What if I told you that a meal of meat with rice, and a side of sauteed onions, carrots and red peppers is all just one taste?
Would you be surprised?
According to Ayurveda this isn’t a balanced meal because it’s all sweet taste.
We’re taught that veggies are good for us, but the taste, or essence of each veggie determines its effect on the body.
When you’re aware of the 6 Tastes, what they do and how they affect body and mind, you’re better equipped to eat healthy and keep the body in balance.
When I started studying Ayurveda and learned that our Western diet is predominantly made up of sweet and salty tastes I was surprised.
Too much sweet and salty food can lead to cravings, overindulgence, weight gain, heaviness, and poor food choices. When you eat too much of one or two tastes your taste buds become dull and don’t appreciate the other four tastes that are also important for balance in the body and mind.
Consider that taste isn’t necessarily in the food that you eat, but in your taste buds. If your taste buds are dull you’re unable to actually taste your food effectively.
Don’t believe me?
OK, get an orange and cut it into pieces. Eat a piece and you’ll probably taste sweet. After the first piece, eat a bit of maple syrup or honey. Then eat another piece of the orange. You’ll notice that this time the orange has more of a sour taste to it. Nothing changed about the orange. What changed was the perception of your taste buds. In this case, when you eat too many sweets, the taste buds have a harder time getting the full flavor of sweet. What happens then? Some foods taste less satisfying and we crave more.
The 6 Tastes According to Ayurveda
Sweet Taste (Earth/Water)
The qualities of sweet taste are cool, heavy and oily. It satisfies and exhilarates the body, and. when eaten in moderation has a building and nourishing effect on the body.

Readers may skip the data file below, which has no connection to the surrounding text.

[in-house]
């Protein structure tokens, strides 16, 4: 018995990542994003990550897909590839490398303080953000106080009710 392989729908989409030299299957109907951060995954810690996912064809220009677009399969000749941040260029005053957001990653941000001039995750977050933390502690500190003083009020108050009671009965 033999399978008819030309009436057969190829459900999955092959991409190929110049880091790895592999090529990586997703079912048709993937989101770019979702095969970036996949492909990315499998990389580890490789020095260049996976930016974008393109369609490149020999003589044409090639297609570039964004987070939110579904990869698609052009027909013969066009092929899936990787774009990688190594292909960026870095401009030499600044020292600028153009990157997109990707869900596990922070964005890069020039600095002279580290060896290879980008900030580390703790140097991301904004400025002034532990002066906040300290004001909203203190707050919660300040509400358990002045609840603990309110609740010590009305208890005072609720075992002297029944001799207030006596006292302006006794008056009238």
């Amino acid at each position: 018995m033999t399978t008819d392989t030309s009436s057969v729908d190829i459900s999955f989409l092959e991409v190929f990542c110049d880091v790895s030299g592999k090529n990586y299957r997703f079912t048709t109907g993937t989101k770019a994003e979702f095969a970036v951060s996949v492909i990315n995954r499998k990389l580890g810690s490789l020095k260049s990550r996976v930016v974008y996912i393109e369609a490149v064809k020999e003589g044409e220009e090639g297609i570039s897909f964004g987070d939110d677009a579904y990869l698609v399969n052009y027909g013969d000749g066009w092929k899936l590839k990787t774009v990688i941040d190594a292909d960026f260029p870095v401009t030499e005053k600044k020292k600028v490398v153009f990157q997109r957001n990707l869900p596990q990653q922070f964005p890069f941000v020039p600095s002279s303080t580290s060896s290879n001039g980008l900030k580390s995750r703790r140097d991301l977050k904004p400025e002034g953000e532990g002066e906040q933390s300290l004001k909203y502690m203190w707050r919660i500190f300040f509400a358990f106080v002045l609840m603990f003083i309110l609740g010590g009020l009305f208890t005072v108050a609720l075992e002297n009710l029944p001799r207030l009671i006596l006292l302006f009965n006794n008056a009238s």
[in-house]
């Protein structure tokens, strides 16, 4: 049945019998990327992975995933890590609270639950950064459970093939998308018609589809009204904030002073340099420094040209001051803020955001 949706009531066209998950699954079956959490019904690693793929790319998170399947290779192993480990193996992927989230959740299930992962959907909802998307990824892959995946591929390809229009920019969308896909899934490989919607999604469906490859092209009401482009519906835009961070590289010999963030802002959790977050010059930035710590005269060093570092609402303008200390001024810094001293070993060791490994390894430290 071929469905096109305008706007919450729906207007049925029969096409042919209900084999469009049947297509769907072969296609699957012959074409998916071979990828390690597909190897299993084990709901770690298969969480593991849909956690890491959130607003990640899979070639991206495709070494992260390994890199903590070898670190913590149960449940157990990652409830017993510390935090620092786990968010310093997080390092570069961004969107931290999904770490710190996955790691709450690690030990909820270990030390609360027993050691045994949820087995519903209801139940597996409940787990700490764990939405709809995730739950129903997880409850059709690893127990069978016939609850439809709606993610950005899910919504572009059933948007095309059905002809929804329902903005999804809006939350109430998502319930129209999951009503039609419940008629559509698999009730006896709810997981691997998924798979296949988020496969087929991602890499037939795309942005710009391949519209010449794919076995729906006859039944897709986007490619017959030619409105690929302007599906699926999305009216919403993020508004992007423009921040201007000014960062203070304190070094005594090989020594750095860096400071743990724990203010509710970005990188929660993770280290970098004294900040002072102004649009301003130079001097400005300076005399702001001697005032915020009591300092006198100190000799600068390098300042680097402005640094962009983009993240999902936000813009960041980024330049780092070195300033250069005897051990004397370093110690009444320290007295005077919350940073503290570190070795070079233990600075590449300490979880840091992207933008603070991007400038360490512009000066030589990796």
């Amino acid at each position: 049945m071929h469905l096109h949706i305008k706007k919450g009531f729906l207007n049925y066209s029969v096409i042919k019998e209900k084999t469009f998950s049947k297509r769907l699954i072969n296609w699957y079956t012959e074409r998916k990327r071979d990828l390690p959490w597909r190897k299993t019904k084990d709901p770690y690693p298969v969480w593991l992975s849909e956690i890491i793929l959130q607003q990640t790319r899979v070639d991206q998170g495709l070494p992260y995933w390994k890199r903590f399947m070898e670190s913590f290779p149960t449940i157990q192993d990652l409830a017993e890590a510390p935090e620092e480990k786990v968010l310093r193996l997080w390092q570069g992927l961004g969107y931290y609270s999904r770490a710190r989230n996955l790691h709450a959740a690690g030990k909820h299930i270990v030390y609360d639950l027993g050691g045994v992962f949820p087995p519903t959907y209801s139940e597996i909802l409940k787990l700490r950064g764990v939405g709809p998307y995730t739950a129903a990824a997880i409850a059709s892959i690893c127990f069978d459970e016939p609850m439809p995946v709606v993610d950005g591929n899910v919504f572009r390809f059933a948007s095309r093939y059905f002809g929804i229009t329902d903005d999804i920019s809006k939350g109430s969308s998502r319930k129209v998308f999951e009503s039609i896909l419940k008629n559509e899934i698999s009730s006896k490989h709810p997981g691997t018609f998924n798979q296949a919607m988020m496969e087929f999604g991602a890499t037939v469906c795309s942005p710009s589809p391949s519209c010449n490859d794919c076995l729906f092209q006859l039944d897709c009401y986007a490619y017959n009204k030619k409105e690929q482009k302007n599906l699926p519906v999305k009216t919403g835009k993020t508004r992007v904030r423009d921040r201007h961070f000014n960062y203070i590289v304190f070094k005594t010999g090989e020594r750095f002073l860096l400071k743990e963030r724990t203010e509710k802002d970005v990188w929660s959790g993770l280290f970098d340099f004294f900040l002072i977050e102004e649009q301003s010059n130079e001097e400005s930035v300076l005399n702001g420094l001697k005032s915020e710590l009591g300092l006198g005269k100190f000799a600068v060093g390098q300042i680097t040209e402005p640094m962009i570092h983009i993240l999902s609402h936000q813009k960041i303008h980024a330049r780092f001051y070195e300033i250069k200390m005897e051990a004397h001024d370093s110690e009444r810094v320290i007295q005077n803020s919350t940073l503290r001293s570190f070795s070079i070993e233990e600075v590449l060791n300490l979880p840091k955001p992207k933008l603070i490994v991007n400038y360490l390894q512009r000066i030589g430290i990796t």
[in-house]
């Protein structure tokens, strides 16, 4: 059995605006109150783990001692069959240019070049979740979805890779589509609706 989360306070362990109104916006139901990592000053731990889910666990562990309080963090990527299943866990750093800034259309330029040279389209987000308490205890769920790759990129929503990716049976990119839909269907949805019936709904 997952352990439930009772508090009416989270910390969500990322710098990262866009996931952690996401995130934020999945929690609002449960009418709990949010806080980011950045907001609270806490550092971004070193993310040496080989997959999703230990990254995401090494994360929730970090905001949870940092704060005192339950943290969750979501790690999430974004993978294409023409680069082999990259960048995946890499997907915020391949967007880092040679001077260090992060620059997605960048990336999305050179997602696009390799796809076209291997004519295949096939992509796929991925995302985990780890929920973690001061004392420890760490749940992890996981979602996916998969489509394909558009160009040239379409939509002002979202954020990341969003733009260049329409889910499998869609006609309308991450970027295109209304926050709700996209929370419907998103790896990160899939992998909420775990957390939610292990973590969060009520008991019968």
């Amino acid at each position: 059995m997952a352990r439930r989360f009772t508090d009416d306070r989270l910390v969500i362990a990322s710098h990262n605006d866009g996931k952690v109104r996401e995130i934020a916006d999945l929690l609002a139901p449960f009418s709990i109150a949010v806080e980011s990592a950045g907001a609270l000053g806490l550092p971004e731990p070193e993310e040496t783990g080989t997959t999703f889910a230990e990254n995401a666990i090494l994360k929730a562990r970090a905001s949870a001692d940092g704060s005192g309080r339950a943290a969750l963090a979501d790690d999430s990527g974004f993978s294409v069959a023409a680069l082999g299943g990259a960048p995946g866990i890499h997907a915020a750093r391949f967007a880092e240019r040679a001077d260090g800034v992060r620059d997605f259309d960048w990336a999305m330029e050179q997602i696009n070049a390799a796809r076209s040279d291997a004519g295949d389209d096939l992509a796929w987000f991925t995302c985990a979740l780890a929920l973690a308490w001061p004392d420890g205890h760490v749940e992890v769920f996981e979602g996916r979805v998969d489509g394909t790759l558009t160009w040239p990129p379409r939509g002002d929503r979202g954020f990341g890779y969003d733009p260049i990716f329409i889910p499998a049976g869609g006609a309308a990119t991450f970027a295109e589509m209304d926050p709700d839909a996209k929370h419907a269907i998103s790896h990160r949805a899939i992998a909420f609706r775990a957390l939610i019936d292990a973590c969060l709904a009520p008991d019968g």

In the mind sweet taste promotes satisfaction, love, compassion and contentment.
When consumed in excess, it increases Kapha Dosh, congestion, heaviness, lethargy, weight gain, attachement, greed and possessiveness.
Foods that contain sweet taste are rice, wheat, most dairy, meat, maple syrup, honey.
Sour Taste (Earth/Fire)
The qualities of sour taste are heating, sharp, heavy and oily. It increases Kapha and Pitta and decreases Vata.
Sour taste helps to stimulate digestion and elimination and is refreshing to the body. It helps keep the mind alert, improves attention span and discernment.
In excess sour taste can lead to hyper-acidity, heartburn, acid indigestion. It can also lead to skin conditions such as acne, edema and boils and burning sensations in the body. In the mind excess sour taste can manifest as hyperactivity, irritability, anger, harsh judgment and resentment.
Foods that contain sour taste are lemons, limes and fermented foods.
Salty Taste (Fire/Water)
The qualities of salty taste are heating, heavy and oily. It increases Kapha and Pitta and decreases Vata.
Salty taste helps to eliminate wastes, stimulate digestion, promote healthy muscle strength, and maintains electrolyte balance in the body. In the mind salty taste can promote confidence, courage and enthusiasm.
In excess, too much salt can lead to water retention, hypertension, edema, itching and inflammation. In the mind, excess salt promotes feelings of attachment, greed, anger and irritability.
Food that contain salty taste are salt, nutritional yeast and tamari.
The qualities of pungent light, drying and heating. It increases Pitta and Vata and pacifies Kapha.
Pungent taste helps with decongestion, increases circulation, and stimulates digestion and elimination.
In the mind pungent taste promotes energy, vitality and enthusiasm.
In excess, pungent taste can lead to diarrhea, hearburn, gastritis, ulcers and inflammatory skin conditions. When eaten in excess it can increase feelings of jealousy, anger and aggressiveness in the mind.